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Cancer - preventative diet: Treatment, symptoms, advice and help


Why is it used?

There is no actual diet that can guarantee the prevention of any cancer, however, there is a good deal of research that now shows that as many as a third of cancers may be attributed to the type of food that is eaten. This suggests that everyone should consider what foods are eaten and decide whether changes should be made to reduce the likelihood of getting cancer.

Who would require the diet?

Anyone who is interested in their health, and in particular those people who feel they are more at risk of developing cancer though family history, may wish to make appropriate changes to their regular eating patterns.

What is the diet and how does it work?

The diet is based on 'healthy eating' principles:

  • The largest proportion of foods eaten should be starchy carbohydrates, including fibre-containing foods, such as whole grain cereals where practical. Diets that are rich in fibre (see High Fibre Diets) are thought to help reduce the risk of cancers of the bowel.
  • Aim for at least 5 portions of fruit and vegetables a day, more if possible.
  • Total fat intake should be low. Using low fat spreads and low fat milk may be the most practical way for most people to achieve lower fat intake (see Low Fat Diets).
  • Limit consumption of red meat, substituting white meat as an alternative. Portions sizes should be moderate, eg, 3-4 ounces (100g) cooked meat, a little more for white meat. Substituting vegetable proteins (eg, beans and pulses) for meat would be a good idea.
  • Eat less sugar and sugar containing foods.
  • Drink alcohol only in moderate quantities. 3-4 units per day for men and 2-3 units per day for women, preferably having some alcohol-free days.

    It is standard to give each of the following measures as being equivalent to 1 unit of alcohol:

    • ½ pint beer
    • 1 glass of wine
    • 1 single spirits
    • 1 measure of fortified wines e.g. sherry or port

    Many wines from hotter climates have higher alcohol levels, tending to be closer to 12-13%. This is easily 2-3% higher than the original wines that were first measured, and therefore it is more prudent to classify them as 1.5 units.

    Alcopops and canned beers are equivalent to 1.5 - 1.75 units, whilst the strongest ciders can be as much as 2.5 - 3.5 units per can.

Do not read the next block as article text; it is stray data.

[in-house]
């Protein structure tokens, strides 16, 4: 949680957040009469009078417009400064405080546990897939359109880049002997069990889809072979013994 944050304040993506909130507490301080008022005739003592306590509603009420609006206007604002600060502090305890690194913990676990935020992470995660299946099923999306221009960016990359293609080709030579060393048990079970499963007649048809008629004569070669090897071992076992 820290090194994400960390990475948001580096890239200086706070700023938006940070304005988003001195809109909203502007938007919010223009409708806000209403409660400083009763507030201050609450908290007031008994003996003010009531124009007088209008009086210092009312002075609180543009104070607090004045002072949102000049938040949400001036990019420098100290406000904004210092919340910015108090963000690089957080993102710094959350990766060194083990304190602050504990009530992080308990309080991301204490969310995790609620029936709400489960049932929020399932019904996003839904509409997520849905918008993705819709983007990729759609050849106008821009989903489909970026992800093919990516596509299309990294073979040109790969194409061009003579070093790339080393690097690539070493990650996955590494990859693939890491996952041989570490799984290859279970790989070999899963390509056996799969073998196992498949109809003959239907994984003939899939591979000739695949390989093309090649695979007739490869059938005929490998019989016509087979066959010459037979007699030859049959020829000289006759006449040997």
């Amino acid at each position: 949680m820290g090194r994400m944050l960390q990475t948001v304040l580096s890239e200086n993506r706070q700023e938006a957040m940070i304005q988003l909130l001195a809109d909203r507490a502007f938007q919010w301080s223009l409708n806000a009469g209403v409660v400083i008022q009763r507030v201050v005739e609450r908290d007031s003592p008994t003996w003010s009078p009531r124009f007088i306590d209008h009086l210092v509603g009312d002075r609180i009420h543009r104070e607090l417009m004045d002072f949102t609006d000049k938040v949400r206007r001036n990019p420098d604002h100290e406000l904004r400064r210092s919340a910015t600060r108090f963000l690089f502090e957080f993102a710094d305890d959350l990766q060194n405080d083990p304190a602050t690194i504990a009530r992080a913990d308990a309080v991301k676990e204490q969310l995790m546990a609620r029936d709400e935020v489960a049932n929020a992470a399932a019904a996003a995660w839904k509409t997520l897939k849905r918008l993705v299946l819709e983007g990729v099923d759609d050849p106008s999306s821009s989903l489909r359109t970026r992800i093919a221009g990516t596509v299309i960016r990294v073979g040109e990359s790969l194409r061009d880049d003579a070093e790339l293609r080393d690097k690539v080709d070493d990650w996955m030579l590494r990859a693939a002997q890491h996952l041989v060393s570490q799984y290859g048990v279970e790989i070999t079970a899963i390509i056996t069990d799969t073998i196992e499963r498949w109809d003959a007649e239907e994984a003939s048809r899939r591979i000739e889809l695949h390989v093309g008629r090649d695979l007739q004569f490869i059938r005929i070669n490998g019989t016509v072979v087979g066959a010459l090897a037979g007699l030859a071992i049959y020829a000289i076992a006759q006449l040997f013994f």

The recommended maximum units of alcohol per week for men is 28, and for women, 21.

  • Avoid excess salt (see Low Salt Diets). Stomach cancers have been linked to diets which are high in salt.
  • Avoid becoming overweight (see Weight Reducing Diets) as this is thought to be a contributing factor in some cancers such as breast cancer.

Will the diet harm me?

No, the diet is thought to be helpful, although anyone who is concerned about other illnesses that they have, may wish to consult their Doctor, or a State Registered Dietitian to discuss their concerns.

What else do I need to know?

It is known that certain nutrients known as antioxidants are thought to be beneficial in the fight against cancer. The vitamins A and beta-carotene, C and E, as well as the mineral selenium, are powerful antioxidants. Some people feel that taking these as nutritional supplements are a good protector, however, scientific evidence has not demonstrated this clearly. It is possible that phytonutrients in fruits and vegetables themselves are more important, so the simple answer is to eat a diet, which is high in fruit and vegetables.

Phytonutrients (not photonutrients)

This is a term given to a group of nutrients found in plant foods that are not vitamins or minerals, but may have important roles in the prevention of some diseases such as heart diseases or cancer. Many have yet to be isolated and identified, but the ones that have caused most interest to th